The Need for a National Dispute Resolution Chamber in Nigeria
Arbitration has been adopted in football as a means of solving disputes between players and clubs, clubs, among other disputes. It has made the option of filing cases before civil courts a rarity, as aggrieved parties can file their grievances before approved arbitration bodies.
The FIFA Dispute Resolution Chamber was established in 2002 as an aftermath of the decision of the Court in the Bosman Ruling. Article 24 of the FIFA Regulations on the Status and Transfer of Players establishes the jurisdiction of the Dispute Resolution Chamber (DRC), while the Court of Arbitration for Sports has jurisdiction to hear matters as regards football, as provided for in Article 66 of the FIFA Statute.
The National Dispute Resolution Chamber
Article 1 of the Standard Procedure of the NDRC describes its jurisdiction. It states that the DRC has jurisdiction on disputes between players and clubs as regards employment and contractual matters as well as training compensation and solidarity contributions between clubs belonging to the same associations. Article 2 of the Standard Procedure states that the NDRC will apply the statute and regulations of the association, in line with the FIFA Statutes and regulations. The FIFA Statutes can also apply where the association is yet to fulfil its obligation as regards its statutes being in line with the FIFA regulations.
The members of the National Dispute Resolution Chamber are usually elected for four (4) years, which can be renewed. It consists of the Chairman and deputy chairman, selected by the player and club representatives; between 3 and 10 player representatives; and between 3 and 10 club representatives. It must be noted that the chairman and deputy chairman of the NDRC must be qualified lawyers. Also, no club may have more than one member of the NDRC.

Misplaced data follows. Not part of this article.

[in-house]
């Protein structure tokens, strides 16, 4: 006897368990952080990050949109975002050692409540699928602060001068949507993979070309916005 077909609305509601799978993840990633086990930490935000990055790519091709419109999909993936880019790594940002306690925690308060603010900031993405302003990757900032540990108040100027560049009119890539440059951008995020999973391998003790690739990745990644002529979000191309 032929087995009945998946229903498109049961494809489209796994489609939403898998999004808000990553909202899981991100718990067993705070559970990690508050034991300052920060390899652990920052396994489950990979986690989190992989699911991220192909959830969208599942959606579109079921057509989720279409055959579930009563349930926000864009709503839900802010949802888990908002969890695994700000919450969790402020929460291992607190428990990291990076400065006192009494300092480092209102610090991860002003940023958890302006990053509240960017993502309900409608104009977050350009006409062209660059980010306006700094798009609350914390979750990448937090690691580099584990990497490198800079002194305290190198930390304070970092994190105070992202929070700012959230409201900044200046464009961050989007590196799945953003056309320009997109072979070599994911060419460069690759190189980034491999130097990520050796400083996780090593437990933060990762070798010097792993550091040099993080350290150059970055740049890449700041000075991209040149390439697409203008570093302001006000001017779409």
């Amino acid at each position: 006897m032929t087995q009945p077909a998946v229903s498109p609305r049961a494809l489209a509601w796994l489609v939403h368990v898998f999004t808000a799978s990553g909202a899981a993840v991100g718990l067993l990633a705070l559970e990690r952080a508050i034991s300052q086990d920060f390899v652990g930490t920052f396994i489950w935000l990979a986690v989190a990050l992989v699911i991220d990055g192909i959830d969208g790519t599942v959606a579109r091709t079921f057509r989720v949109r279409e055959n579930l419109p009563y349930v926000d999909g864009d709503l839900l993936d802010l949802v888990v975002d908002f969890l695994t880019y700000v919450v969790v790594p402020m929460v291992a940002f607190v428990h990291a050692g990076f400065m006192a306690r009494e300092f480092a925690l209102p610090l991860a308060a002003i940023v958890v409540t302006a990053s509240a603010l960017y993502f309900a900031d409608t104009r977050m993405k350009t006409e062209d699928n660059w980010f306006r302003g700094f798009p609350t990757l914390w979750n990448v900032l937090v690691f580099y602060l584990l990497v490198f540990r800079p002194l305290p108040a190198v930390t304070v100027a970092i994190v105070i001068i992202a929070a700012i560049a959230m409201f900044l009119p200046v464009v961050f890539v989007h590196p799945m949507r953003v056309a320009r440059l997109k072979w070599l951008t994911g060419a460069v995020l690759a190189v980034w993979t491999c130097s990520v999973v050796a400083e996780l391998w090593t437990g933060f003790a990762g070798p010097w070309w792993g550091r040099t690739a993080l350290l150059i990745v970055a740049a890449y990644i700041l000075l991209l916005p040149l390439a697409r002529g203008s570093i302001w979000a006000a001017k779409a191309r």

In Australia, the first win under its NDRC was awarded after an Australian football club, Phoenix FC, terminated the contract of one of its players Lei Lei. The player was awarded compensation for the balance of the payments due to him from the date of termination until the expiry date of his contract.
The Nigerian Scene
The introduction of the National Dispute Resolution Chamber will provide an efficient way of resolving disputes between clubs and players in Nigeria. It has become commonplace, that players are owed months of salaries, and do not have proper channels to state their grievances. Although the body organizing the league has provisions for contractual matters being filed before the NDRC after exhausting the internal channels. Section D of the LMC Framework and Rules, titled ‘Arbitration, Dispute Resolution Chamber’ in Article 4 states that:
“All disputes arising from transfer of players, contracts, etc shall be referred to the DRC for adjudication.”
Although there exists a rule for matters being brought before the NDRC, its lack of establishment has made for clubs owing players months of salaries, and players being victims of signing one-year contracts, or contracts without the essentialia negotii (which includes the names of the parties, the object, the duration of the employment relationship, the salary and the signatures of the parties concerned).
In 2016, Warri Wolves failed to pay its players their wages and bonuses despite already collecting the reward money from the League Management Company (LMC) for finishing second place the previous season. In 2018, the players of a topflight side, FC Ifeanyi Ubah, threatened to go on strike if their salaries are not paid by the club (although the league had been on break since July).
It has also become common for clubs to reduce player salaries for poor performance, although the FIFA DRC decided that the insufficient and poor performance of a player level was no valid reason to pay the player less salary. In terms of the importance of establishing an NDRC, the Chairman of the FIFA Football Stakeholders Committee, Victor Montagliani said:
The NDRC programme is the result of a joint effort by stakeholders, with the objective of streamlining dispute resolution between players and clubs and offering an efficient and affordable alternative to traditional courts
The National Dispute Resolution Chamber should be established by the Nigeria Football Federation as a body to handle the disputes between clubs and players which seem to arise every season. This would also help reduce the problems of player salaries, and wrongful termination of contracts.
Eribake Ayomide Oloruntoba is a 500 level student of the Faculty of Law, University of Lagos. He has researched and written various articles as regards Sports Law, most of which have been published on a number of platforms. He has interests in sports law, arbitration, insurance law and research. During his free time, he loves watching football, reading, watching movies and writing.